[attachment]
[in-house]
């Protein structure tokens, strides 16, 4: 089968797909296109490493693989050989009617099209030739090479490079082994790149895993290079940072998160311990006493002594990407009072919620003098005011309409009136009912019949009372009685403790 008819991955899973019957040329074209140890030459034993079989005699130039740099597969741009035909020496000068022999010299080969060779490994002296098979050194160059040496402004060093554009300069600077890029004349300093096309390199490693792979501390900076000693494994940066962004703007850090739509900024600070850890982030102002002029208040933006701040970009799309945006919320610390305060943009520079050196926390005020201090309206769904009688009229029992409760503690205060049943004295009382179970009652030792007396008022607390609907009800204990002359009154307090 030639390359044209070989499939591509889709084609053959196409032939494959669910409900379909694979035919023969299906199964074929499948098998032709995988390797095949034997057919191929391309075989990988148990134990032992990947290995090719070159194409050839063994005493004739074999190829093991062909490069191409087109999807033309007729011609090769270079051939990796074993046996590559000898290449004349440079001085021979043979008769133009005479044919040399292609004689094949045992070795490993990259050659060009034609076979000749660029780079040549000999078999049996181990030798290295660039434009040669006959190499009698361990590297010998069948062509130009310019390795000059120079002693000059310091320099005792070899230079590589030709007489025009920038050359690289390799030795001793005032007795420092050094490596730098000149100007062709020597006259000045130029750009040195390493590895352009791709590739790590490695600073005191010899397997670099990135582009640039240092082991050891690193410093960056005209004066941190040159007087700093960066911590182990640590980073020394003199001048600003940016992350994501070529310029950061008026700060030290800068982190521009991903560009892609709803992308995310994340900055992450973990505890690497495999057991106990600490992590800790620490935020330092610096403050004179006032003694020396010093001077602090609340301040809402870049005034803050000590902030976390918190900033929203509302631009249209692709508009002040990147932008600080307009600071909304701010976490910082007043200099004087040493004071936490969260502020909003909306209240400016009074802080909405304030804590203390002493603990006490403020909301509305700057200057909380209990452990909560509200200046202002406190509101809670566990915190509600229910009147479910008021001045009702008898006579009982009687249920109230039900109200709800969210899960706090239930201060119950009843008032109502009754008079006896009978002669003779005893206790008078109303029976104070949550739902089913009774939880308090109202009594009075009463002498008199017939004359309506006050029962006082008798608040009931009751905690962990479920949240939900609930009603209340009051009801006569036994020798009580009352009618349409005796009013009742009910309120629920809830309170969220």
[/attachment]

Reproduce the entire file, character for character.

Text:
[in-house]
């Protein structure tokens, strides 16, 4: 089968797909296109490493693989050989009617099209030739090479490079082994790149895993290079940072998160311990006493002594990407009072919620003098005011309409009136009912019949009372009685403790 008819991955899973019957040329074209140890030459034993079989005699130039740099597969741009035909020496000068022999010299080969060779490994002296098979050194160059040496402004060093554009300069600077890029004349300093096309390199490693792979501390900076000693494994940066962004703007850090739509900024600070850890982030102002002029208040933006701040970009799309945006919320610390305060943009520079050196926390005020201090309206769904009688009229029992409760503690205060049943004295009382179970009652030792007396008022607390609907009800204990002359009154307090 030639390359044209070989499939591509889709084609053959196409032939494959669910409900379909694979035919023969299906199964074929499948098998032709995988390797095949034997057919191929391309075989990988148990134990032992990947290995090719070159194409050839063994005493004739074999190829093991062909490069191409087109999807033309007729011609090769270079051939990796074993046996590559000898290449004349440079001085021979043979008769133009005479044919040399292609004689094949045992070795490993990259050659060009034609076979000749660029780079040549000999078999049996181990030798290295660039434009040669006959190499009698361990590297010998069948062509130009310019390795000059120079002693000059310091320099005792070899230079590589030709007489025009920038050359690289390799030795001793005032007795420092050094490596730098000149100007062709020597006259000045130029750009040195390493590895352009791709590739790590490695600073005191010899397997670099990135582009640039240092082991050891690193410093960056005209004066941190040159007087700093960066911590182990640590980073020394003199001048600003940016992350994501070529310029950061008026700060030290800068982190521009991903560009892609709803992308995310994340900055992450973990505890690497495999057991106990600490992590800790620490935020330092610096403050004179006032003694020396010093001077602090609340301040809402870049005034803050000590902030976390918190900033929203509302631009249209692709508009002040990147932008600080307009600071909304701010976490910082007043200099004087040493004071936490969260502020909003909306209240400016009074802080909405304030804590203390002493603990006490403020909301509305700057200057909380209990452990909560509200200046202002406190509101809670566990915190509600229910009147479910008021001045009702008898006579009982009687249920109230039900109200709800969210899960706090239930201060119950009843008032109502009754008079006896009978002669003779005893206790008078109303029976104070949550739902089913009774939880308090109202009594009075009463002498008199017939004359309506006050029962006082008798608040009931009751905690962990479920949240939900609930009603209340009051009801006569036994020798009580009352009618349409005796009013009742009910309120629920809830309170969220």